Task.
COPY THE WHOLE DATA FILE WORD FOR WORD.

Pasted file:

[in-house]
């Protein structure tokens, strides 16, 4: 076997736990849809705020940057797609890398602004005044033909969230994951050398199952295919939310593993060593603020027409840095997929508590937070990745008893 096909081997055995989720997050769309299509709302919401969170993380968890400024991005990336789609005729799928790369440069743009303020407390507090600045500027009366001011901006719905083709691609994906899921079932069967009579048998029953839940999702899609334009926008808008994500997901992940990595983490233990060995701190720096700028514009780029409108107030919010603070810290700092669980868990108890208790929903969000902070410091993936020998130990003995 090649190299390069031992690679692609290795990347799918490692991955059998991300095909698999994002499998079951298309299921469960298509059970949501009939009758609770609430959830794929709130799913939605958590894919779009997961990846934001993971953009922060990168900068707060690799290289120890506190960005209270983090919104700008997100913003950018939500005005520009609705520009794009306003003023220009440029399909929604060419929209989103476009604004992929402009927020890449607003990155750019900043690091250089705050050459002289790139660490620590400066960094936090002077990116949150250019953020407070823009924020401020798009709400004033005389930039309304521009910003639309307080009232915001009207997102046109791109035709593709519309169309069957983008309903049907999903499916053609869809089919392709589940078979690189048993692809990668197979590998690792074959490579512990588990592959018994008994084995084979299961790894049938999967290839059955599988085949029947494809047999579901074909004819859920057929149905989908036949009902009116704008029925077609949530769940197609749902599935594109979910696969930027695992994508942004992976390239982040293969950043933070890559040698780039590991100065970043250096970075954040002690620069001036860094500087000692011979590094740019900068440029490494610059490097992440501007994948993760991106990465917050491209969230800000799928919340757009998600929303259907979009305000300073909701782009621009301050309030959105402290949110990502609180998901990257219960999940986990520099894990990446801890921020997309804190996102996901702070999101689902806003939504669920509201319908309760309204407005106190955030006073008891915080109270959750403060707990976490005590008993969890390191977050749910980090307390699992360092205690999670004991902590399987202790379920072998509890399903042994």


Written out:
[in-house]
């Protein structure tokens, strides 16, 4: 076997736990849809705020940057797609890398602004005044033909969230994951050398199952295919939310593993060593603020027409840095997929508590937070990745008893 096909081997055995989720997050769309299509709302919401969170993380968890400024991005990336789609005729799928790369440069743009303020407390507090600045500027009366001011901006719905083709691609994906899921079932069967009579048998029953839940999702899609334009926008808008994500997901992940990595983490233990060995701190720096700028514009780029409108107030919010603070810290700092669980868990108890208790929903969000902070410091993936020998130990003995 090649190299390069031992690679692609290795990347799918490692991955059998991300095909698999994002499998079951298309299921469960298509059970949501009939009758609770609430959830794929709130799913939605958590894919779009997961990846934001993971953009922060990168900068707060690799290289120890506190960005209270983090919104700008997100913003950018939500005005520009609705520009794009306003003023220009440029399909929604060419929209989103476009604004992929402009927020890449607003990155750019900043690091250089705050050459002289790139660490620590400066960094936090002077990116949150250019953020407070823009924020401020798009709400004033005389930039309304521009910003639309307080009232915001009207997102046109791109035709593709519309169309069957983008309903049907999903499916053609869809089919392709589940078979690189048993692809990668197979590998690792074959490579512990588990592959018994008994084995084979299961790894049938999967290839059955599988085949029947494809047999579901074909004819859920057929149905989908036949009902009116704008029925077609949530769940197609749902599935594109979910696969930027695992994508942004992976390239982040293969950043933070890559040698780039590991100065970043250096970075954040002690620069001036860094500087000692011979590094740019900068440029490494610059490097992440501007994948993760991106990465917050491209969230800000799928919340757009998600929303259907979009305000300073909701782009621009301050309030959105402290949110990502609180998901990257219960999940986990520099894990990446801890921020997309804190996102996901702070999101689902806003939504669920509201319908309760309204407005106190955030006073008891915080109270959750403060707990976490005590008993969890390191977050749910980090307390699992360092205690999670004991902590399987202790379920072998509890399903042994």